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  • United States Assistant Secretary

    United States Assistant Secretary's of State Tomasz Malinowski and Roberta Jacobson (R) testify at the a U.S. Congress on the Obama administration's changes to Cuba policy in Washington February 3, 2015. | Photo: Reuters

State Department official declares that restoring diplomatic relations is not changing the government or the political and economic system on the island.

Appearing before the U.S. House of Representative Foreign Affairs Committee Tuesday, Roberta Jacobson defended the decision of the Obama administration to work to restore diplomatic relations with Cuba.

Jacobson, the assistant secretary of State for the Bureau of Western Hemisphere Affairs, is the official leading negotiations with the Cuban government. She faced a hostile committee featuring Cuban-Americans who have historically been vehemently opposed to the government in Havana. Some of the U.S. lawmakers participating in the committee, such as Ileana Ros-Lehtinen, have come out strongly in favor of regime change in Havana.

Cuban President Raul Castro has said that Cuba's sovereignty and political system must be respected. A point reiterated by Jacobson, who told the committee, “This policy is not based on the Castro regime changing.”

U.S. legislators grilled Jacobson for having been left out of the secret 18 month negotiations that led up to the announcement, made simultaneously by Cuban President Raul Castro and U.S. President Barack Obama, that the two countries would begin working to restore diplomatic relations.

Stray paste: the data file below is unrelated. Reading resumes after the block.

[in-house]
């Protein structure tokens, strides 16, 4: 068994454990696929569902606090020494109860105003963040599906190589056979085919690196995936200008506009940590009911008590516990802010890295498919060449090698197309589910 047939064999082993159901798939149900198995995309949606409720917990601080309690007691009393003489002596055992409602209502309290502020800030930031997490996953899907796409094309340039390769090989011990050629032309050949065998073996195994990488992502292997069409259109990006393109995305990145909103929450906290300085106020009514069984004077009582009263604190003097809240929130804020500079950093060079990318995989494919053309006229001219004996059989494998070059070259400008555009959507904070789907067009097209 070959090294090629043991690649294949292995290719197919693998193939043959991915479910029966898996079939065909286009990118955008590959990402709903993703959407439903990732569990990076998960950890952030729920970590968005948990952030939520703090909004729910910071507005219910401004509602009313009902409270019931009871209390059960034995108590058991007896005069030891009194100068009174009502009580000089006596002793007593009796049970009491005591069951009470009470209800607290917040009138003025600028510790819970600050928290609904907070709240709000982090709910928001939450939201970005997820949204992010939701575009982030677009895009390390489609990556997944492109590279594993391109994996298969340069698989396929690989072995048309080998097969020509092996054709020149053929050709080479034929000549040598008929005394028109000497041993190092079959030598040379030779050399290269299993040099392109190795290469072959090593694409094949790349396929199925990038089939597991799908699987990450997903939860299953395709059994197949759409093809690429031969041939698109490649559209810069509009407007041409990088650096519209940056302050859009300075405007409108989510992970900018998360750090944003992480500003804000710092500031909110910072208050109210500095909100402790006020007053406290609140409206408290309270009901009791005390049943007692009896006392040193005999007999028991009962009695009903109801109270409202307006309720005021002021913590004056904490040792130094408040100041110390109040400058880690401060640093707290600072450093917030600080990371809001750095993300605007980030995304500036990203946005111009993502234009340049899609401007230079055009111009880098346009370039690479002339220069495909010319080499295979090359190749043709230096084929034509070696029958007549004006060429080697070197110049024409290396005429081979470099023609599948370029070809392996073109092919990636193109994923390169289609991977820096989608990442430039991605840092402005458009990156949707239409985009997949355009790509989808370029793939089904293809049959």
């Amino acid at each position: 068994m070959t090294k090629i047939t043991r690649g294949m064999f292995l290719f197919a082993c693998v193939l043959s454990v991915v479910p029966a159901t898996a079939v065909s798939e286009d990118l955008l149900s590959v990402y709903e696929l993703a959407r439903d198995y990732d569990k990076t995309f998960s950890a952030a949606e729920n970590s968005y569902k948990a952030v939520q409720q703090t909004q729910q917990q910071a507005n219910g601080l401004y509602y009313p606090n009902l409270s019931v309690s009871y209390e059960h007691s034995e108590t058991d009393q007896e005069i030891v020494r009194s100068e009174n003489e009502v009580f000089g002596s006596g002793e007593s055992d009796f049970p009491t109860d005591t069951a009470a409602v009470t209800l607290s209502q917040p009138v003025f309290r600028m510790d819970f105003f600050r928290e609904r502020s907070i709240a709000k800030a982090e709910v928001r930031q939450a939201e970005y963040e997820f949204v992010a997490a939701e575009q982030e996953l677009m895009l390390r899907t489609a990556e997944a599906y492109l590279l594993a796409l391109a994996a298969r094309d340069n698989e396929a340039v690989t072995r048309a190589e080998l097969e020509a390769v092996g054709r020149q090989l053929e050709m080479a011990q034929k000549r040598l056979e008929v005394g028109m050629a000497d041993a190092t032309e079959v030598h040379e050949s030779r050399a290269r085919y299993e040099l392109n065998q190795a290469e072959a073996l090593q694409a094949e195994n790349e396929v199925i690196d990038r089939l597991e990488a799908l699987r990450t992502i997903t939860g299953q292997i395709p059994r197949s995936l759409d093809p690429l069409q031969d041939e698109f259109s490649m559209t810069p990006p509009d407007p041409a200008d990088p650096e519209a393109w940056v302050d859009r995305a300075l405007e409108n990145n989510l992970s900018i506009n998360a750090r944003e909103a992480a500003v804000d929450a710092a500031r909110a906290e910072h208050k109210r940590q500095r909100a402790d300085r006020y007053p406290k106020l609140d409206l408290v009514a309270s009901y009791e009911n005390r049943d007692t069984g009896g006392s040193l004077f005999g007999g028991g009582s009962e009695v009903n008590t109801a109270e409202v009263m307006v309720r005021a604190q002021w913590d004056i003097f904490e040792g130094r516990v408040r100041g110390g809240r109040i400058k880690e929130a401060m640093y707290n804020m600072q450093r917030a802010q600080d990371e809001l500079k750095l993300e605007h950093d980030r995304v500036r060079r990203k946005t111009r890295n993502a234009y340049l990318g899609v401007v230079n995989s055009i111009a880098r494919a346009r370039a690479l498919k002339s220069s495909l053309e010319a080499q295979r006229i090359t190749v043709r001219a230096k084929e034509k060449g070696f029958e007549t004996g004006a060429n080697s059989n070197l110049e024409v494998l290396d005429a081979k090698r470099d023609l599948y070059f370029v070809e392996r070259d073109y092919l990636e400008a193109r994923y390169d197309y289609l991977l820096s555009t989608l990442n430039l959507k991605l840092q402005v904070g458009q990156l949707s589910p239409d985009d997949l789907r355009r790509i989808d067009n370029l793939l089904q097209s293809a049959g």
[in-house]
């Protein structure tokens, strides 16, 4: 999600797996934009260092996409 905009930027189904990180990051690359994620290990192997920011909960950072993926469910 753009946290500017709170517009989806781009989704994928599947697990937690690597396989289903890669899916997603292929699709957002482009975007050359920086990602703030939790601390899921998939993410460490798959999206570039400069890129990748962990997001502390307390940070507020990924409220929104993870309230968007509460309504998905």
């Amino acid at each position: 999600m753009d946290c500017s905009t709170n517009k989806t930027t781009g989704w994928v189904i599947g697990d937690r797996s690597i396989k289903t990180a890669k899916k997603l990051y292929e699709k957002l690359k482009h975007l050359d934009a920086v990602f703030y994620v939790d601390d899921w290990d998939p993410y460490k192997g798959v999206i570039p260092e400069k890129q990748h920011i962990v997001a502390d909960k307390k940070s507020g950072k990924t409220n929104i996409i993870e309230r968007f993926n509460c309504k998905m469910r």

"I might have been more favorably impressed by the policy if it hadn't been such a complete shock and if Congress had been involved," said Democratic Representative Brad Sherman of California.

Jacobson also repeated the assertion that the U.S. is not willing to the return of control of Guantanamo Bay to the Cuban people. The issue of Guantanamo is not on the table in these conversations," said Jacobson.

She also said there were no plans to shut down the U.S. government-funded Radio and TV Marti, which broadcast anti-government propaganda into Cuba.

President Raul Castro however stated that the closure of the U.S. base at Guantanamo is a prerequisite for a full normalization of ties between Washington and Havana.

While both the Cuban and U.S. government are committed to restoring diplomatic relations, the issue of Guantanamo and U.S. propaganda outlets may prove to be contentious issues at the negotiation table.

More bilateral talks are scheduled later this month.

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